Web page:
All analyses were conducted using SPSS version 18.0. We first examined distributions of each early maladaptive schema to determine whether they were positively skewed or kurtotic. Examination of distributions revealed that the highest skewness score was 1.5 (schemas of failure and enmeshment) and the highest kurtosis score was 1.6 (schemas of entitlement and vulnerability). Thus, because these values do not indicate potential problems with violating assumptions of normality for most data analytic techniques (Hildebrand, 1986) we conducted analyses using tests that assumed normal distributions.
We first examined correlations among early maladaptive schemas, which are presented in Table 1. For both groups, the vast majority of early maladaptive schemas were positively and significantly associated with each other, with most correlations falling between .30-.50. We next examined differences among diagnostic groups on continuous early maladaptive schema scores using t tests. These results are presented in Table 2. Only two significant differences emerged across the 18 early maladaptive schemas, which were for the schemas of punitiveness and dependence. Findings showed that women with an opioid dependence diagnosis scored significantly higher than women with an alcohol dependence diagnosis on the schemas of punitiveness, t(418) = 2.013, p < .05, d = .19, and dependence, t(418) = 3.355, p < .01, d = .32. With the exception of the dependence schema, which was approaching medium on effect size, all other effect size differences between groups on early maladaptive schemas fell into the small range.
Lastly, we examined interpretive scores for early maladaptive schemas for patients with alcohol dependence and opioid dependence separately. These results are presented in Table 3. Results showed that, for women with alcohol dependence, the schemas rated as high or very high most often were self-sacrifice (71.8%), unrelenting standards (55.9%), insufficient self-control (48.2%), and negativity/pessimism (39.5%). The schemas rated high or very high least often for women with alcohol dependence were dependence (17.3%), entitlement (19.5%), failure (20.9%), and enmeshment (23.2%). For women with opioid dependence, results showed that the schemas rated as high or very high most often were self-sacrifice (77.5%), unrelenting standards (52.5%), negativity/pessimism (51.5%), and insufficient self-control (51.0%). The schemas rated high or very high least often for women with opioid dependence were failure (20.5%), emotional inhibition (22.0%), enmeshment (25.5%), and entitlement and vulnerability (27.0% each). Chi-square analyses showed a significant difference between groups on the schema interpretations of failure, χ2 (3) = 8.37, p < .05, dependence, χ2 (3) = 12.52, p < .01, and punitiveness, χ2 (3) = 9.14, p < .05. As displayed in Table 3, women with opioid dependence were significantly more likely than women with alcohol dependence to score very high on the failure, dependence, and punitiveness schemas.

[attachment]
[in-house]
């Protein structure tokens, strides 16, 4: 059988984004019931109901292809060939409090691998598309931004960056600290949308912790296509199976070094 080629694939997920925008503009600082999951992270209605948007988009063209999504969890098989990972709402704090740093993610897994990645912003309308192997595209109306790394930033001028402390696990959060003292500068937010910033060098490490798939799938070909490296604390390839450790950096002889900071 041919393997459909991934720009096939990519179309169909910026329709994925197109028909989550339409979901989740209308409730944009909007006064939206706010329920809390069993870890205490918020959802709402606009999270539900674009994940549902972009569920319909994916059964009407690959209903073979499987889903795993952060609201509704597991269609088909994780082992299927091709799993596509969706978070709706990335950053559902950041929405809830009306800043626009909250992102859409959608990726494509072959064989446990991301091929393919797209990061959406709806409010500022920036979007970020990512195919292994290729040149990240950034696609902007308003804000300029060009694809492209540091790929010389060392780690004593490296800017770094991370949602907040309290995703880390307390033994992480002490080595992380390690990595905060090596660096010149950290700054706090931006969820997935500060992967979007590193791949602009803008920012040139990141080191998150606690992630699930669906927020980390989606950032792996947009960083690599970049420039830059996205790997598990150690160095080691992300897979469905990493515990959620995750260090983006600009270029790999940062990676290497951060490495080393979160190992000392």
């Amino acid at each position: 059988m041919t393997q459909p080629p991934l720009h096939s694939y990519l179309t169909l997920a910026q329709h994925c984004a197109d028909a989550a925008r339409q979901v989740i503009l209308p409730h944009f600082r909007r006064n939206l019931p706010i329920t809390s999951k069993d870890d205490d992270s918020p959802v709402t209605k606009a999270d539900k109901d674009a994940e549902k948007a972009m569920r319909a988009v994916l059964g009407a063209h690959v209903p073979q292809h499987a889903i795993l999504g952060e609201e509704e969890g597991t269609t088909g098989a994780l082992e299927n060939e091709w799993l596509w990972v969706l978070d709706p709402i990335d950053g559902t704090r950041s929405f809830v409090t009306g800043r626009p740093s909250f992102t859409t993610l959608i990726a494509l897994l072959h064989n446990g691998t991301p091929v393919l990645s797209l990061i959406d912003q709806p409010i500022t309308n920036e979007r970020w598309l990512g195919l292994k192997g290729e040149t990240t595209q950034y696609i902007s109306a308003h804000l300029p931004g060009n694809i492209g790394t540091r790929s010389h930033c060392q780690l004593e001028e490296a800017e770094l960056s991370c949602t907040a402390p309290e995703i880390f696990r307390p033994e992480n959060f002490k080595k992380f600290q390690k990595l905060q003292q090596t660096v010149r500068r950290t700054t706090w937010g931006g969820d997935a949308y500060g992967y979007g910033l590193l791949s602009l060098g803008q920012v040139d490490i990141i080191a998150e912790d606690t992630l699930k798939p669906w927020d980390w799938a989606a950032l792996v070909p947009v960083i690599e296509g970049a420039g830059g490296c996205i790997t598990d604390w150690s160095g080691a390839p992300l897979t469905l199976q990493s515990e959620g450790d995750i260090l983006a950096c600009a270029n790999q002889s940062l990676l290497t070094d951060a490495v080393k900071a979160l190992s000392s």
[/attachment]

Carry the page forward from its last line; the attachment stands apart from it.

The current study examined the prevalence of early maladaptive schemas among a treatment seeking sample of women diagnosed with either alcohol or opioid dependence. We also sought to examine whether there were differences between diagnostic groups in early maladaptive schemas, as previous research has demonstrated that co-morbid mental health problems may be different across substance use diagnoses (e.g., Grant et al., 2004) and that early maladaptive schemas may vary across disorders as well (i.e., Brotchie et al., 2004). Expanding upon previous research, this is the first study to examine differences in early maladaptive schemas across different substance use diagnoses among a sample of only treatment seeking women.